36.1: Plant Hormones
Plant hormones—or phytohormones—are chemical molecules that modulate one or more physiological processes of a plant. In animals, hormones are often produced in specific glands and circulated via the circulatory system. However, plants lack hormone-producing glands.
Instead, plant hormones are often produced in regions of active growth, like the tips of roots and shoots. Additionally, even very low concentrations of plant hormones can have a profound effect on growth and development processes. For instance, auxins are produced predominantly in shoot tips and transported from cell to cell down the stem. Auxins mediate a plethora of plant responses, such as cell elongation, fruit development, and phototropism—a plant’s movement toward or away from light.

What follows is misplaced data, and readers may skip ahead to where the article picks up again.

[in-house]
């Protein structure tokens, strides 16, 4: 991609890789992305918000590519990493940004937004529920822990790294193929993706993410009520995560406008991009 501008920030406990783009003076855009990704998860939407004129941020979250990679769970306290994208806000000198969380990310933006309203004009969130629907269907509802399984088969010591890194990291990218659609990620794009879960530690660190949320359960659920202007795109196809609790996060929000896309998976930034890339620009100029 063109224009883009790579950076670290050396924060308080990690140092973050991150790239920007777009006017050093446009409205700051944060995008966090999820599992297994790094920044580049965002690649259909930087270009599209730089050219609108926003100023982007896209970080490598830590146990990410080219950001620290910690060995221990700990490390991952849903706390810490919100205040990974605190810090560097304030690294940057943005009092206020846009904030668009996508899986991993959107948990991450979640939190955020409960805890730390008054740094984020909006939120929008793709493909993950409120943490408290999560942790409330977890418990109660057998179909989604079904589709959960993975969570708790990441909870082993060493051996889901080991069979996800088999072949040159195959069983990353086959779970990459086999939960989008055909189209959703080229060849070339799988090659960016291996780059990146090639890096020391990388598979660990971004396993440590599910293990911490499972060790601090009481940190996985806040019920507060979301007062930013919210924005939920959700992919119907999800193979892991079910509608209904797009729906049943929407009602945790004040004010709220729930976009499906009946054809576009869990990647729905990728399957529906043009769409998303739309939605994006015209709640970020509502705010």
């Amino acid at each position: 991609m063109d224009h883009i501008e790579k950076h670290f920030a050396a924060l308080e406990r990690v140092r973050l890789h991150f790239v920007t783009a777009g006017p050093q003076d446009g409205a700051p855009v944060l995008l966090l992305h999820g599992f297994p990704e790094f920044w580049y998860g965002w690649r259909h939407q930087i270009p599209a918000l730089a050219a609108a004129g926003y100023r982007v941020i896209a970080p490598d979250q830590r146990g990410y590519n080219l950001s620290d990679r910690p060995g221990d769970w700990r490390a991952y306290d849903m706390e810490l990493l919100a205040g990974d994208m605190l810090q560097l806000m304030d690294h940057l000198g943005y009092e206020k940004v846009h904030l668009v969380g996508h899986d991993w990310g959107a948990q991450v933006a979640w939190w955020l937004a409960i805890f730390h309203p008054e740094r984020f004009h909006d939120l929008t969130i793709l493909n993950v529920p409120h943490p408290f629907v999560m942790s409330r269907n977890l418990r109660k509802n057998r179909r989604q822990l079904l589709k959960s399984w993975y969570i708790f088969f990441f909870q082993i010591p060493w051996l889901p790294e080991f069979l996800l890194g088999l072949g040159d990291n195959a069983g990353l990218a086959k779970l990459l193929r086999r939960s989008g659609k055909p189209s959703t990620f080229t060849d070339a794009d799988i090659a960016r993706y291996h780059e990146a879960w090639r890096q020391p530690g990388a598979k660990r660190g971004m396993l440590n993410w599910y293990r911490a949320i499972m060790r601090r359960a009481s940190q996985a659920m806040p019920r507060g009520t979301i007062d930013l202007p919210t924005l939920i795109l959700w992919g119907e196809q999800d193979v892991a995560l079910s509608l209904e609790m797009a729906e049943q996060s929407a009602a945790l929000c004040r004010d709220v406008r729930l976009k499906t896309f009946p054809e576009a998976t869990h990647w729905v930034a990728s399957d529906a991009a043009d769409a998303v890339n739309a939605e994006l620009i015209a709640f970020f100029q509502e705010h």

The classical plant hormones include auxins, gibberellins (GA), abscisic acid (ABA), cytokinins (CK), and ethylene (ET). More recently-discovered hormones include jasmonates (JA), brassinosteroids (BR), and peptides. These chemical compounds mediate crucial signaling cascades that ultimately lead to key processes associated with root and shoot development, flowering, fruit ripening, and plant morphogenesis.
For example, auxins and cytokinins are mediators of plant cell division, elongation, and differentiation. Ethylene, which is the only gaseous hormone in plants, mediates fruit ripening and the abscission—or detachment—of leaves and other parts of the plant. Many of these hormones are extensively used in standard agricultural practices and have become critical for crop propagation and harvesting. For example, to increase shelf life, fruits are often picked in a green, unripe state and later treated with ethylene to promote ripening.